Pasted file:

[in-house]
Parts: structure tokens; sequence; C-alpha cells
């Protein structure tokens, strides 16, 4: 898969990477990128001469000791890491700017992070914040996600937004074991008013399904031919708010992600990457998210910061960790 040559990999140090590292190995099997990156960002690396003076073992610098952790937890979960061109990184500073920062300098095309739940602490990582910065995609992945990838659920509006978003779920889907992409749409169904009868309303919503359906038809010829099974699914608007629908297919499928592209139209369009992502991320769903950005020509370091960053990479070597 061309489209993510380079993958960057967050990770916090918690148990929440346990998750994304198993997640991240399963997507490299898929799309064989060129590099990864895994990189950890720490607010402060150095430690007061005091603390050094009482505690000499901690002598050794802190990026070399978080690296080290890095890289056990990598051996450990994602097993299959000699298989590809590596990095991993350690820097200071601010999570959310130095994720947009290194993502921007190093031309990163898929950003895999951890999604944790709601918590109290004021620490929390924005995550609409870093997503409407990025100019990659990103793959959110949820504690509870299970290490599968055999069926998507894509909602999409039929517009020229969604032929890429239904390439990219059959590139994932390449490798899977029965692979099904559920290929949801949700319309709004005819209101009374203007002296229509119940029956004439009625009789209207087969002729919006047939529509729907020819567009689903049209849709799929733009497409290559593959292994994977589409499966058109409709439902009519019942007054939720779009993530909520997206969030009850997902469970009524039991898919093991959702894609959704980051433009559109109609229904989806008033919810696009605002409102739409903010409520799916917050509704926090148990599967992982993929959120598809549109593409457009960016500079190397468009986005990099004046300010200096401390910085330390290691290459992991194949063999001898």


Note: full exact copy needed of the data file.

[in-house]
Parts: structure tokens; sequence; C-alpha cells
């Protein structure tokens, strides 16, 4: 898969990477990128001469000791890491700017992070914040996600937004074991008013399904031919708010992600990457998210910061960790 040559990999140090590292190995099997990156960002690396003076073992610098952790937890979960061109990184500073920062300098095309739940602490990582910065995609992945990838659920509006978003779920889907992409749409169904009868309303919503359906038809010829099974699914608007629908297919499928592209139209369009992502991320769903950005020509370091960053990479070597 061309489209993510380079993958960057967050990770916090918690148990929440346990998750994304198993997640991240399963997507490299898929799309064989060129590099990864895994990189950890720490607010402060150095430690007061005091603390050094009482505690000499901690002598050794802190990026070399978080690296080290890095890289056990990598051996450990994602097993299959000699298989590809590596990095991993350690820097200071601010999570959310130095994720947009290194993502921007190093031309990163898929950003895999951890999604944790709601918590109290004021620490929390924005995550609409870093997503409407990025100019990659990103793959959110949820504690509870299970290490599968055999069926998507894509909602999409039929517009020229969604032929890429239904390439990219059959590139994932390449490798899977029965692979099904559920290929949801949700319309709004005819209101009374203007002296229509119940029956004439009625009789209207087969002729919006047939529509729907020819567009689903049209849709799929733009497409290559593959292994994977589409499966058109409709439902009519019942007054939720779009993530909520997206969030009850997902469970009524039991898919093991959702894609959704980051433009559109109609229904989806008033919810696009605002409102739409903010409520799916917050509704926090148990599967992982993929959120598809549109593409457009960016500079190397468009986005990099004046300010200096401390910085330390290691290459992991194949063999001898």